UN calls for stronger workplace policies for nursing mothers

United Nations: The UN has called for better support systems and policies for working mothers to enable them breastfeed their babies as it marked the start of the annual World Breastfeeding Week.

The theme for this year’s observance from August 1 to 7 is ‘Women and work – Let’s make it work’.

“We know that breastfeeding helps children to survive and thrive – enabling infants to withstand infections, providing critical nutrients for the early development of their brains and bodies, and strengthening the bond between mothers and their babies. And the benefits of breastfeeding last a lifetime,” head of the UN Children’s Fund Anthony Lake and the World Health Organisation’s Director-General Margaret Chan said in a joint statement.

They said more must be done to overcome an obstacle that prevents potentially millions of women from breastfeeding – Workplace policies that do not support the right of working mothers to breastfeed their babies on the job, NDTV reported.

Of the approximately 830 million women workers in the world today, the majority do not benefit from workplace policies that support nursing mothers, and this figure does not include women working in informal, seasonal or part-time employment – often the poorest women in poorer countries – who may face even greater barriers to continued breastfeeding.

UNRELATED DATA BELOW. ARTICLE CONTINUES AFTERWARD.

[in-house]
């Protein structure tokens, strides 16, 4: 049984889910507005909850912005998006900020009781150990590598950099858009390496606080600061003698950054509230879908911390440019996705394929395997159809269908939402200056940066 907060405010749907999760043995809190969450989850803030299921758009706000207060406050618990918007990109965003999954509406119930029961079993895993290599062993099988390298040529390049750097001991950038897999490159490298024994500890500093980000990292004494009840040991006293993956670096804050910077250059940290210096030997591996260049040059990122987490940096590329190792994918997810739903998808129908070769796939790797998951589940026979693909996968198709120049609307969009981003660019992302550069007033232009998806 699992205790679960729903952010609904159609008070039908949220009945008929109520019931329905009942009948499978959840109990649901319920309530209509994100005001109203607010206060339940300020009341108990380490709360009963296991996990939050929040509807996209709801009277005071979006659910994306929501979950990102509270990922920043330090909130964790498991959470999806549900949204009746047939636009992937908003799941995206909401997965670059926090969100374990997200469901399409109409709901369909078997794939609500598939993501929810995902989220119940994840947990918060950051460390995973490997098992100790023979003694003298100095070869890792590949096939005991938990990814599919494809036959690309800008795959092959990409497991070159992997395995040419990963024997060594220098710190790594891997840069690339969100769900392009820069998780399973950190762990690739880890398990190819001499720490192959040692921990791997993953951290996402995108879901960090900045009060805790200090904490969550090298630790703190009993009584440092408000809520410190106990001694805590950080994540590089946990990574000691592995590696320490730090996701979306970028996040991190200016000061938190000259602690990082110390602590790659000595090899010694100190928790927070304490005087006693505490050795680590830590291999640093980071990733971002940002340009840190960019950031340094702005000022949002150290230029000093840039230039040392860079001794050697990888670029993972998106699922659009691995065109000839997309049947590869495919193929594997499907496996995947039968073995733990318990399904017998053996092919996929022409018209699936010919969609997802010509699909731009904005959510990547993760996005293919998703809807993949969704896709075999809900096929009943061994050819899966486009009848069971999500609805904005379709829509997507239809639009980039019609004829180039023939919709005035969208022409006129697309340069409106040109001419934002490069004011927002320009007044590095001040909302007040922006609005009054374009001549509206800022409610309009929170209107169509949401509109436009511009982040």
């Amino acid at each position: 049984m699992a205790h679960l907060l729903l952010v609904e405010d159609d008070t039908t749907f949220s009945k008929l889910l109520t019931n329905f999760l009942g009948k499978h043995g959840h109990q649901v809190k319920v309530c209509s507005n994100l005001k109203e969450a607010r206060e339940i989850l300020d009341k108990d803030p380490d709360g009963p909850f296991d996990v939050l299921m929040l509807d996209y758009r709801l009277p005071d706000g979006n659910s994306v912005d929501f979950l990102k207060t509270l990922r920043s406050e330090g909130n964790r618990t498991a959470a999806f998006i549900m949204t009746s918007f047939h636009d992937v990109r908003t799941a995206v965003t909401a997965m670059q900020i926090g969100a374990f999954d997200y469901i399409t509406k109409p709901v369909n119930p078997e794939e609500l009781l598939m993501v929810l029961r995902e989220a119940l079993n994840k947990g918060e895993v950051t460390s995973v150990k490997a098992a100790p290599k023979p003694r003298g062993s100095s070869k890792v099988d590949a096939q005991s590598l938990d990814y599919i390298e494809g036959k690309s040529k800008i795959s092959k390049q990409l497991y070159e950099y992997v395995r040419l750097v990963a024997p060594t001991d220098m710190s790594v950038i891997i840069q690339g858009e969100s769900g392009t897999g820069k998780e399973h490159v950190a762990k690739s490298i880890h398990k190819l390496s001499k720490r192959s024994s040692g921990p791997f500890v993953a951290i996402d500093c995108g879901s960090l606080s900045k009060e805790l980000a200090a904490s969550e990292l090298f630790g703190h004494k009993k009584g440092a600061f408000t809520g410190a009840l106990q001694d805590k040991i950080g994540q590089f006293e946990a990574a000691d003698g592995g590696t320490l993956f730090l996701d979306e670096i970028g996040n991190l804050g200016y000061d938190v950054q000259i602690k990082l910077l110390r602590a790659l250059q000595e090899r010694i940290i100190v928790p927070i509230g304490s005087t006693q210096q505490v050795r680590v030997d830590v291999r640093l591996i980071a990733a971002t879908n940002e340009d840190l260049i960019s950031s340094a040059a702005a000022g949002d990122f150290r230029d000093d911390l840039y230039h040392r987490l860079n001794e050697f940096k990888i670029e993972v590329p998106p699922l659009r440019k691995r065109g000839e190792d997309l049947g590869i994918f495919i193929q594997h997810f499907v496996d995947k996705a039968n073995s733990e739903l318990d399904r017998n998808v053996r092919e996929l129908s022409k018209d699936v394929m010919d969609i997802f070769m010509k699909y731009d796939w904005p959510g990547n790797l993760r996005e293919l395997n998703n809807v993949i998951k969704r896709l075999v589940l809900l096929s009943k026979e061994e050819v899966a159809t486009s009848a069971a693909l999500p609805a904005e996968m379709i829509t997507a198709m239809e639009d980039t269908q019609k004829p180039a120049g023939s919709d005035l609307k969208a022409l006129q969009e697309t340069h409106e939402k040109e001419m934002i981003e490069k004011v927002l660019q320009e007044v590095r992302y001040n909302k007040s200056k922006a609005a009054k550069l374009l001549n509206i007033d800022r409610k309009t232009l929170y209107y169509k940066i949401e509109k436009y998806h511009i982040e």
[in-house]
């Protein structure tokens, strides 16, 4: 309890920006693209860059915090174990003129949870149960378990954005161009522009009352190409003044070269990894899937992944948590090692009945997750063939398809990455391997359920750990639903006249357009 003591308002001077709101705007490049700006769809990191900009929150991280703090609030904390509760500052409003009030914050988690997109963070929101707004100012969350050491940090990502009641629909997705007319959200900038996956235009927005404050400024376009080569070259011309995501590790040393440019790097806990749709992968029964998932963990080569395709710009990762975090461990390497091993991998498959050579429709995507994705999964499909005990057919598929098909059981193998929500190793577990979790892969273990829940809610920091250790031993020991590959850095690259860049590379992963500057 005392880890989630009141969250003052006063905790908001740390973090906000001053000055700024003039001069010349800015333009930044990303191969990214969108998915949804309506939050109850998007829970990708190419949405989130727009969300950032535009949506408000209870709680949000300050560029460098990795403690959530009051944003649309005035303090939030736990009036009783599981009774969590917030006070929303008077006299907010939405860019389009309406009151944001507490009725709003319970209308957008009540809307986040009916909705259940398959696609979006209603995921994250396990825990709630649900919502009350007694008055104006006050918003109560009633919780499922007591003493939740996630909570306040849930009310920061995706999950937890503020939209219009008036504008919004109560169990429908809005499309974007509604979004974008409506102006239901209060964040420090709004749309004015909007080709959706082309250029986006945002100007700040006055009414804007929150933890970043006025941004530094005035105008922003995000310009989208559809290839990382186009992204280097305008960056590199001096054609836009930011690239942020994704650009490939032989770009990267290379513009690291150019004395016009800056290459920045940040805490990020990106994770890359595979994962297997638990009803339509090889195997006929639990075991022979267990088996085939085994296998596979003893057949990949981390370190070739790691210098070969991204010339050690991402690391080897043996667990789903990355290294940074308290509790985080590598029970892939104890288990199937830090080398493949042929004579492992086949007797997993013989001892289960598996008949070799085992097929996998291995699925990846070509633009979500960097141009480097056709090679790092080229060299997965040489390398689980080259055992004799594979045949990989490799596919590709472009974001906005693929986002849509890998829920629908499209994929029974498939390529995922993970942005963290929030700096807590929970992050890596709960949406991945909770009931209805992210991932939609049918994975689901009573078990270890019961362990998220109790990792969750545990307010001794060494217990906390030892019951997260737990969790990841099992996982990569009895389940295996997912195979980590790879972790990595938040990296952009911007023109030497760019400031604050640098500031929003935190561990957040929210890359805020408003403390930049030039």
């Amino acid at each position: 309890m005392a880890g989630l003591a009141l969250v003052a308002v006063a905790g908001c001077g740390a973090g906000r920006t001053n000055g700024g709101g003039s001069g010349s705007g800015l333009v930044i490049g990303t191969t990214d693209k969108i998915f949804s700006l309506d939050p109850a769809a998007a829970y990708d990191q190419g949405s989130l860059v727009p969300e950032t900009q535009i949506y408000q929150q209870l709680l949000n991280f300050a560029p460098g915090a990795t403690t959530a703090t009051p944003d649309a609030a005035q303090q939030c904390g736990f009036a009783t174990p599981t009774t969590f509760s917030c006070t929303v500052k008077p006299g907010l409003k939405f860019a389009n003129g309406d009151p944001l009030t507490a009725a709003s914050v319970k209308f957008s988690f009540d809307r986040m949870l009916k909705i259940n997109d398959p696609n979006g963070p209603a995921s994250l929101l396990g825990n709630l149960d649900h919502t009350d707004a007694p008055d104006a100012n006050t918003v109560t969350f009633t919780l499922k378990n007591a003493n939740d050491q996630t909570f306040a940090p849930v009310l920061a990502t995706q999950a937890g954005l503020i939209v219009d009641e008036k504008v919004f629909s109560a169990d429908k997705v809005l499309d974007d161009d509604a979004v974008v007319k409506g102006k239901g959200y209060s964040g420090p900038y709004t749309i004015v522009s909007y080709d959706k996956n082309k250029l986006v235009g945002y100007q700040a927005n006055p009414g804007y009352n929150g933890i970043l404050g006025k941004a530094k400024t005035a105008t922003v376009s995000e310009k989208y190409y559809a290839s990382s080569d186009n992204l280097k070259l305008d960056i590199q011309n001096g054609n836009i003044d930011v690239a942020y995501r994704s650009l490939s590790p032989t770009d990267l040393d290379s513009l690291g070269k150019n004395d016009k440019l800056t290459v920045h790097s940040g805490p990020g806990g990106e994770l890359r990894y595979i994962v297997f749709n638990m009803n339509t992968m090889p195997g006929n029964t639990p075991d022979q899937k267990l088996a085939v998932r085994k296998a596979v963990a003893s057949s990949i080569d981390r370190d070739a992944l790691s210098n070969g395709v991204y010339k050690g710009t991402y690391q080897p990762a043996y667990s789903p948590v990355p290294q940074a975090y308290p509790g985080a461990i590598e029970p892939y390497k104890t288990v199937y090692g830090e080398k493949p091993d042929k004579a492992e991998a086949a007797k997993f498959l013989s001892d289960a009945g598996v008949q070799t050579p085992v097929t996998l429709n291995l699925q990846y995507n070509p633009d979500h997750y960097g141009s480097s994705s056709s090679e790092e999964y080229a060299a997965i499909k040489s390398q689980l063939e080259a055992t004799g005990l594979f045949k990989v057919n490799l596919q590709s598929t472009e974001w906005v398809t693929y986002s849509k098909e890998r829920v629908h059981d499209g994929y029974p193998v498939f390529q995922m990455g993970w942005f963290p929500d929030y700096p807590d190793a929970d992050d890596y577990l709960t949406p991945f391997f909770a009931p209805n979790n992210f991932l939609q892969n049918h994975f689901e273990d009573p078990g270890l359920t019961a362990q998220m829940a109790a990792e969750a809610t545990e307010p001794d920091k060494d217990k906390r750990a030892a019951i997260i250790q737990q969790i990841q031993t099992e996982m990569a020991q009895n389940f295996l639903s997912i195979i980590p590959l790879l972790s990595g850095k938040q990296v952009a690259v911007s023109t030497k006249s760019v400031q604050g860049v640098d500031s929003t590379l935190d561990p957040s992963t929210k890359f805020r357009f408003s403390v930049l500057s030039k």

“This is not only a loss to working mothers and their babies. It is also a loss to employers,” they said.

Working mothers with adequate maternity benefits, including a breastfeeding-supportive workplace, report increased job satisfaction and greater loyalty to their employers.

Since breastfed children fall sick less often, their mothers are also less frequently absent from work.

The statement points out that a recent study found that infants who were breastfed for at least one year went on to stay in school longer, score higher on intelligence tests and earn more as adults than those who were breastfed for only a month.

However, despite this growing evidence, only 38 per cent of infants around the world today are breastfed exclusively for even the recommended first six months of life.

The World Health Assembly has set a global target of increasing exclusive breastfeeding rates for children less than six months of age to at least 50 per cent by 2025.

“To achieve this ambitious and very important goal, we need to tackle all the barriers to breastfeeding,” the two UN officials said.

“Governments should lead the charge by making breastfeeding a policy priority in national development plans, increasing resources for programming that supports breastfeeding, and working with communities and families to promote the full benefits of breastfeeding.”

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